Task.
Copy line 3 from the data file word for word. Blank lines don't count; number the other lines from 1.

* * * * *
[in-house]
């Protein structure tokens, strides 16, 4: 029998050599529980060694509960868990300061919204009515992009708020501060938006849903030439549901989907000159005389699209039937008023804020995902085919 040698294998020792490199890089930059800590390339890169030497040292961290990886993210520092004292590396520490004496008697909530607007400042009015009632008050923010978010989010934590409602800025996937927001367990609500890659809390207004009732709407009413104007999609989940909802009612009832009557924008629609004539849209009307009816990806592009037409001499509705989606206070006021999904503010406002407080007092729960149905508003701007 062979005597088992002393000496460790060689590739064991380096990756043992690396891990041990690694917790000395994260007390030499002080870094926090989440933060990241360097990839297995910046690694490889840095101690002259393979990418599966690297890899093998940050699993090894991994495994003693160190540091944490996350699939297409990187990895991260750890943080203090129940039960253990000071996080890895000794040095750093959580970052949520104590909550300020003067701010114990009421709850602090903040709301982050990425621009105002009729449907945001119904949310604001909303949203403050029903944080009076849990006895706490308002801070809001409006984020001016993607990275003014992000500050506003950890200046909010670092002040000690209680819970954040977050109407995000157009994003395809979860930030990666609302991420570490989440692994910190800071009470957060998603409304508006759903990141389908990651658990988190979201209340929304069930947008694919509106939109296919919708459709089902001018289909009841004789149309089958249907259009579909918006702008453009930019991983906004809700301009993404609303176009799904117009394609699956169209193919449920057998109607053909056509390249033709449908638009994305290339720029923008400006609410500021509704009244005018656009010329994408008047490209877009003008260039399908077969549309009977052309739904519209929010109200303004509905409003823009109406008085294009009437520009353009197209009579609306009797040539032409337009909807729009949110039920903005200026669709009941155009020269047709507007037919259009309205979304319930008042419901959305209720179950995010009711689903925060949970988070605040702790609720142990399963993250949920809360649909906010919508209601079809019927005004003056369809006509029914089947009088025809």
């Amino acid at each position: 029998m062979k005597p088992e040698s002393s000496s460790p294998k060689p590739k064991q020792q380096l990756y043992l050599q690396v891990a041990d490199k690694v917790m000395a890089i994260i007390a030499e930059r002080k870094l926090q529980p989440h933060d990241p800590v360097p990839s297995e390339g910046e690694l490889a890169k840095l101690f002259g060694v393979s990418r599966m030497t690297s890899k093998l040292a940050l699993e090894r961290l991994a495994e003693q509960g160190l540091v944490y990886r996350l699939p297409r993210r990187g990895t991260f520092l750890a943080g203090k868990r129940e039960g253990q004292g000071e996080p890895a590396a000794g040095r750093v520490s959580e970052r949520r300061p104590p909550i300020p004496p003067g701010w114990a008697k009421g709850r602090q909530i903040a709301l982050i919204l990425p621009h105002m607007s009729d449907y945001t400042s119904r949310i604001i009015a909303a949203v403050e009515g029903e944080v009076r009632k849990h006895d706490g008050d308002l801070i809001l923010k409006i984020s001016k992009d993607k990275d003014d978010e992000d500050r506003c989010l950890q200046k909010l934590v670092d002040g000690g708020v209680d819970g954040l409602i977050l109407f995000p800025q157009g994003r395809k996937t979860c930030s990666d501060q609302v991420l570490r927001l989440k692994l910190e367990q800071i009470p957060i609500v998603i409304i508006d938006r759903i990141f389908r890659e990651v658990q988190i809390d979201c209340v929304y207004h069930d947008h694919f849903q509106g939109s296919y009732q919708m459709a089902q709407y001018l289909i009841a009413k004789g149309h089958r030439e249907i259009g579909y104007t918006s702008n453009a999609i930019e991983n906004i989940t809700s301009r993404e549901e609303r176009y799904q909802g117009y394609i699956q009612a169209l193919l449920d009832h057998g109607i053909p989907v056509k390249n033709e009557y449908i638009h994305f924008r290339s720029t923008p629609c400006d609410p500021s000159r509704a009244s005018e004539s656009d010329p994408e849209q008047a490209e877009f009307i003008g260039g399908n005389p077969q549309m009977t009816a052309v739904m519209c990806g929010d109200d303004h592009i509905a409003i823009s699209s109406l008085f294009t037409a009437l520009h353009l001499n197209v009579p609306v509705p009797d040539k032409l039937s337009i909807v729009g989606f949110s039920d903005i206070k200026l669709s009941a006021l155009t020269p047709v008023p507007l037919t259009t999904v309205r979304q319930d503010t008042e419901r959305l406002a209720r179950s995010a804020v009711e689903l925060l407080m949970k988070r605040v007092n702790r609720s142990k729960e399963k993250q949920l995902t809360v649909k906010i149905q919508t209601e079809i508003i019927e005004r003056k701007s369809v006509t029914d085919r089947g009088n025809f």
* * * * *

């Amino acid at each position: 029998m062979k005597p088992e040698s002393s000496s460790p294998k060689p590739k064991q020792q380096l990756y043992l050599q690396v891990a041990d490199k690694v917790m000395a890089i994260i007390a030499e930059r002080k870094l926090q529980p989440h933060d990241p800590v360097p990839s297995e390339g910046e690694l490889a890169k840095l101690f002259g060694v393979s990418r599966m030497t690297s890899k093998l040292a940050l699993e090894r961290l991994a495994e003693q509960g160190l540091v944490y990886r996350l699939p297409r993210r990187g990895t991260f520092l750890a943080g203090k868990r129940e039960g253990q004292g000071e996080p890895a590396a000794g040095r750093v520490s959580e970052r949520r300061p104590p909550i300020p004496p003067g701010w114990a008697k009421g709850r602090q909530i903040a709301l982050i919204l990425p621009h105002m607007s009729d449907y945001t400042s119904r949310i604001i009015a909303a949203v403050e009515g029903e944080v009076r009632k849990h006895d706490g008050d308002l801070i809001l923010k409006i984020s001016k992009d993607k990275d003014d978010e992000d500050r506003c989010l950890q200046k909010l934590v670092d002040g000690g708020v209680d819970g954040l409602i977050l109407f995000p800025q157009g994003r395809k996937t979860c930030s990666d501060q609302v991420l570490r927001l989440k692994l910190e367990q800071i009470p957060i609500v998603i409304i508006d938006r759903i990141f389908r890659e990651v658990q988190i809390d979201c209340v929304y207004h069930d947008h694919f849903q509106g939109s296919y009732q919708m459709a089902q709407y001018l289909i009841a009413k004789g149309h089958r030439e249907i259009g579909y104007t918006s702008n453009a999609i930019e991983n906004i989940t809700s301009r993404e549901e609303r176009y799904q909802g117009y394609i699956q009612a169209l193919l449920d009832h057998g109607i053909p989907v056509k390249n033709e009557y449908i638009h994305f924008r290339s720029t923008p629609c400006d609410p500021s000159r509704a009244s005018e004539s656009d010329p994408e849209q008047a490209e877009f009307i003008g260039g399908n005389p077969q549309m009977t009816a052309v739904m519209c990806g929010d109200d303004h592009i509905a409003i823009s699209s109406l008085f294009t037409a009437l520009h353009l001499n197209v009579p609306v509705p009797d040539k032409l039937s337009i909807v729009g989606f949110s039920d903005i206070k200026l669709s009941a006021l155009t020269p047709v008023p507007l037919t259009t999904v309205r979304q319930d503010t008042e419901r959305l406002a209720r179950s995010a804020v009711e689903l925060l407080m949970k988070r605040v007092n702790r609720s142990k729960e399963k993250q949920l995902t809360v649909k906010i149905q919508t209601e079809i508003i019927e005004r003056k701007s369809v006509t029914d085919r089947g009088n025809f």